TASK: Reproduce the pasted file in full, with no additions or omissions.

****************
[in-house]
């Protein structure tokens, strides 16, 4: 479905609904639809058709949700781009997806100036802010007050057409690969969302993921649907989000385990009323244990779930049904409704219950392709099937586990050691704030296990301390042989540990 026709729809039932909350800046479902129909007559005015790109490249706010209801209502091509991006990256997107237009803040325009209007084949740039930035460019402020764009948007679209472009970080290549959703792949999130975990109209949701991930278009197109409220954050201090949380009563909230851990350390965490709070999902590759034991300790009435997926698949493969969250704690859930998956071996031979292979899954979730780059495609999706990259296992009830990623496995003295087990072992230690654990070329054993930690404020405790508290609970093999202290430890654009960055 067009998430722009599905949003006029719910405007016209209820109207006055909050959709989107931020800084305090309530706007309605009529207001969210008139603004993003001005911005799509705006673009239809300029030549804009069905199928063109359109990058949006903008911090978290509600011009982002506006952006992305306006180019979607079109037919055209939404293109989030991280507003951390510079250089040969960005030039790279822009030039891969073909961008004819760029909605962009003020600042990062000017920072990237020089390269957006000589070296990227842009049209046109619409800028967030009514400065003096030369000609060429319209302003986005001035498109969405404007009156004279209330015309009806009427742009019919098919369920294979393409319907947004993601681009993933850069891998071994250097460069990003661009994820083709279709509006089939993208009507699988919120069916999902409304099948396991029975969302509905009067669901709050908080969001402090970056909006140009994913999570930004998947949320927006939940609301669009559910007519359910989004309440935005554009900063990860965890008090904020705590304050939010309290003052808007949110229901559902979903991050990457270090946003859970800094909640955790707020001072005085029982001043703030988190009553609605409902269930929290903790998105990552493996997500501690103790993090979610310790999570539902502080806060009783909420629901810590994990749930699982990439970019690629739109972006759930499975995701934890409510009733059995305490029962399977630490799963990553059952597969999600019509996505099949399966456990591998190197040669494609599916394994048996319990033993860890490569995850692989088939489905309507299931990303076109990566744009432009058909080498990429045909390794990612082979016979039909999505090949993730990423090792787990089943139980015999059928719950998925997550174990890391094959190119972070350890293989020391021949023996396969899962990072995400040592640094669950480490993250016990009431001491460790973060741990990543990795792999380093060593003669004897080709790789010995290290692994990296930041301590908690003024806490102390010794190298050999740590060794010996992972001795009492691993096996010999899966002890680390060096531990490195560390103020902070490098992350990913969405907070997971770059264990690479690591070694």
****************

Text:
[in-house]
């Protein structure tokens, strides 16, 4: 479905609904639809058709949700781009997806100036802010007050057409690969969302993921649907989000385990009323244990779930049904409704219950392709099937586990050691704030296990301390042989540990 026709729809039932909350800046479902129909007559005015790109490249706010209801209502091509991006990256997107237009803040325009209007084949740039930035460019402020764009948007679209472009970080290549959703792949999130975990109209949701991930278009197109409220954050201090949380009563909230851990350390965490709070999902590759034991300790009435997926698949493969969250704690859930998956071996031979292979899954979730780059495609999706990259296992009830990623496995003295087990072992230690654990070329054993930690404020405790508290609970093999202290430890654009960055 067009998430722009599905949003006029719910405007016209209820109207006055909050959709989107931020800084305090309530706007309605009529207001969210008139603004993003001005911005799509705006673009239809300029030549804009069905199928063109359109990058949006903008911090978290509600011009982002506006952006992305306006180019979607079109037919055209939404293109989030991280507003951390510079250089040969960005030039790279822009030039891969073909961008004819760029909605962009003020600042990062000017920072990237020089390269957006000589070296990227842009049209046109619409800028967030009514400065003096030369000609060429319209302003986005001035498109969405404007009156004279209330015309009806009427742009019919098919369920294979393409319907947004993601681009993933850069891998071994250097460069990003661009994820083709279709509006089939993208009507699988919120069916999902409304099948396991029975969302509905009067669901709050908080969001402090970056909006140009994913999570930004998947949320927006939940609301669009559910007519359910989004309440935005554009900063990860965890008090904020705590304050939010309290003052808007949110229901559902979903991050990457270090946003859970800094909640955790707020001072005085029982001043703030988190009553609605409902269930929290903790998105990552493996997500501690103790993090979610310790999570539902502080806060009783909420629901810590994990749930699982990439970019690629739109972006759930499975995701934890409510009733059995305490029962399977630490799963990553059952597969999600019509996505099949399966456990591998190197040669494609599916394994048996319990033993860890490569995850692989088939489905309507299931990303076109990566744009432009058909080498990429045909390794990612082979016979039909999505090949993730990423090792787990089943139980015999059928719950998925997550174990890391094959190119972070350890293989020391021949023996396969899962990072995400040592640094669950480490993250016990009431001491460790973060741990990543990795792999380093060593003669004897080709790789010995290290692994990296930041301590908690003024806490102390010794190298050999740590060794010996992972001795009492691993096996010999899966002890680390060096531990490195560390103020902070490098992350990913969405907070997971770059264990690479690591070694």